LynLee Boemer was born twice. While she was still in utero, CNN reports, doctors discovered that LynLee, now 4 months old, had a rare—and likely fatal—tumor. To save the unborn baby’s life, physicians removed her from the womb, performed emergency surgery, and placed her back inside her mother.
LynLee is the third child of Margaret Boemer of Plano, Texas. Boemer had an unusually rough pregnancy: She was originally expecting twins, but she lost one of the babies. Then, four months into her pregnancy, a routine ultrasound revealed that her surviving infant had a fetal tumor called sacrococcygeal teratoma, which grows from the coccyx, or tailbone. Occurring in one out of every 35,000 births, it’s relatively rare—yet it’s still one of the most common tumors doctors find in newborns, CNN reports.
The news was “very shocking and scary, because we didn't know what that long word meant or what diagnosis that would bring,” Boemer told Carbonated.TV.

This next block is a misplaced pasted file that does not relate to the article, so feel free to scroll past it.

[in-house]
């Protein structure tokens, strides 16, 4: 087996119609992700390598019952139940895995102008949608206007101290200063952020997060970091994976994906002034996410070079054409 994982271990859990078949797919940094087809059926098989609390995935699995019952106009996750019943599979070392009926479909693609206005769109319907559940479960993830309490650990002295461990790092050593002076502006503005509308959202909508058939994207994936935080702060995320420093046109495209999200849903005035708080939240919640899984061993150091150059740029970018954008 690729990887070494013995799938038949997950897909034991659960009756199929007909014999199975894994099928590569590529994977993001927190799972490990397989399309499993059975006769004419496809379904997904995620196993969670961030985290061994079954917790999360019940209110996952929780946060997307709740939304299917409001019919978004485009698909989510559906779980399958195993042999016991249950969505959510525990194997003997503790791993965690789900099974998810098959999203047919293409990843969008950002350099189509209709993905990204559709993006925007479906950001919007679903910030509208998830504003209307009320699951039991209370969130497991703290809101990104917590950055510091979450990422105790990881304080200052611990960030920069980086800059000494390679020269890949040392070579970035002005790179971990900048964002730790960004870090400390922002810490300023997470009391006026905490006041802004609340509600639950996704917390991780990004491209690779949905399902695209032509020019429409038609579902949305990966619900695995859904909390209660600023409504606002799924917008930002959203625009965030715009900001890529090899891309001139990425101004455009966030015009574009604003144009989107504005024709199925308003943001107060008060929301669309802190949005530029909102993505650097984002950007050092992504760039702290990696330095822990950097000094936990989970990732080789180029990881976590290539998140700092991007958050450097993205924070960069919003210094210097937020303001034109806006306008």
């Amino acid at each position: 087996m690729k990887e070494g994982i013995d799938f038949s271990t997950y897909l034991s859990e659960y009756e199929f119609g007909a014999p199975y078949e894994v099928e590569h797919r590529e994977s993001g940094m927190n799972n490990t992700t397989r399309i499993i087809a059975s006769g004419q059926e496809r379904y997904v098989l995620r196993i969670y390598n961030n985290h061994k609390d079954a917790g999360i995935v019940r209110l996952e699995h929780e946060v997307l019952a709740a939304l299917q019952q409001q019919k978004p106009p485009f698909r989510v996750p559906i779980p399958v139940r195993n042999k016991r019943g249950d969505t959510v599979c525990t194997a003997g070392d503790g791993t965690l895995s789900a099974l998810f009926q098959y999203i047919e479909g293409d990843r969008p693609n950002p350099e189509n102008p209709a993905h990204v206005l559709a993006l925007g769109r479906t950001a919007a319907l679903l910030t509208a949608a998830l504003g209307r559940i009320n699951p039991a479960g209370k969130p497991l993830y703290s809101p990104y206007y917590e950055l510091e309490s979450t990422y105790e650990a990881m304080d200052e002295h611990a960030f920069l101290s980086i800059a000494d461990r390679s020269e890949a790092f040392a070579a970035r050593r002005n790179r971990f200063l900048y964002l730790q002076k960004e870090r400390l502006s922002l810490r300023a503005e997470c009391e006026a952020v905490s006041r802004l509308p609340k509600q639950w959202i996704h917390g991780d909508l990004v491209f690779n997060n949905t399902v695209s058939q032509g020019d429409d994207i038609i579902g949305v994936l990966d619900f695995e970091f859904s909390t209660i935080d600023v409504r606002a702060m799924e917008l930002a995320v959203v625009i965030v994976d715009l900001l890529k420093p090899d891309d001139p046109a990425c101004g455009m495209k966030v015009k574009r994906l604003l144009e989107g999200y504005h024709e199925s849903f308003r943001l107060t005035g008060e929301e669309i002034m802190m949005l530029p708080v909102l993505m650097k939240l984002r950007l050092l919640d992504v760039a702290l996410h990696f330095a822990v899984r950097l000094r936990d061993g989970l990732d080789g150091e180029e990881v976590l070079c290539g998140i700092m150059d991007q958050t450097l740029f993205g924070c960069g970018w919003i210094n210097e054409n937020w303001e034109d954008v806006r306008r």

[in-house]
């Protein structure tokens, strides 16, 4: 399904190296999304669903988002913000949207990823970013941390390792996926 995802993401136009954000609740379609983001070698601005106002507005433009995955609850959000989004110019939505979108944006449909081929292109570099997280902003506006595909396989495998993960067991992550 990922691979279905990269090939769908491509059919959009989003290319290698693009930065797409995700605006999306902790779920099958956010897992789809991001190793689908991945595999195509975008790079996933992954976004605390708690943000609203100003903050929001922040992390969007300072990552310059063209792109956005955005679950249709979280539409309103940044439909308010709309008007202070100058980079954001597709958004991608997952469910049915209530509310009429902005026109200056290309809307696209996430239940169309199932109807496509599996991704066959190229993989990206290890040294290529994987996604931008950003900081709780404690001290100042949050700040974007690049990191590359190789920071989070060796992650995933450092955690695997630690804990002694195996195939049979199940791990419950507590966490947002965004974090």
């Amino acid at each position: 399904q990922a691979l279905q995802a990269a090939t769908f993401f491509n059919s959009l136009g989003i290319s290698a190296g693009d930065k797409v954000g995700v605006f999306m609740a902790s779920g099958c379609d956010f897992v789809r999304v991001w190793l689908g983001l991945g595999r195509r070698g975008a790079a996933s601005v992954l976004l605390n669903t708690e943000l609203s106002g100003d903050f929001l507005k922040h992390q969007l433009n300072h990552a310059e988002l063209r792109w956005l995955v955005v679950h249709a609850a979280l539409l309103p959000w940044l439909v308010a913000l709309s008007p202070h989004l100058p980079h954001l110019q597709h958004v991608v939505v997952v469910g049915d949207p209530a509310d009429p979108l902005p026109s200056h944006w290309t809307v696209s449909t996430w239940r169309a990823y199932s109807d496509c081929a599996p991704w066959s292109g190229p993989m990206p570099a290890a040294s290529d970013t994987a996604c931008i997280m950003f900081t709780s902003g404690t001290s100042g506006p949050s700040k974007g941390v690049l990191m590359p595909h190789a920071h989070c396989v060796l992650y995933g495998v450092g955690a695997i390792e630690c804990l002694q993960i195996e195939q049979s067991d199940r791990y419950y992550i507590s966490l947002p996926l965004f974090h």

The tumor was sucking blood flow from the developing fetus and doctors were afraid the baby would soon die from heart failure. So when Boemer was nearly six months pregnant, doctors from Texas Children's Hospital opened her uterus, removed LynLee from the womb, and operated on the tumor.
By then, the mass was nearly as large as LynLee. “Her heart stopped and she had to have blood but they were able to remove most of the tumor and place her back in,” Boemer told Texas news affiliate KPRC2.
After the surgery, the infant faced risks like premature birth and even death, but she—and her mother—got lucky: On June 6, 2016, Boemer delivered LynLee via C-section. She was healthy, and weighed 5 pounds, 5 ounces. Subsequent surgeries were required to remove the rest of the tumor, as was a lengthy recovery in the neonatal intensive care unit. Still, LynLee prevailed, and she was eventually deemed strong enough to send home.
Doctors had to remove her tailbone to prevent the tumor’s return, but aside from that, the Boemer family says she’s perfectly healthy. LynLee is now nearly five months old.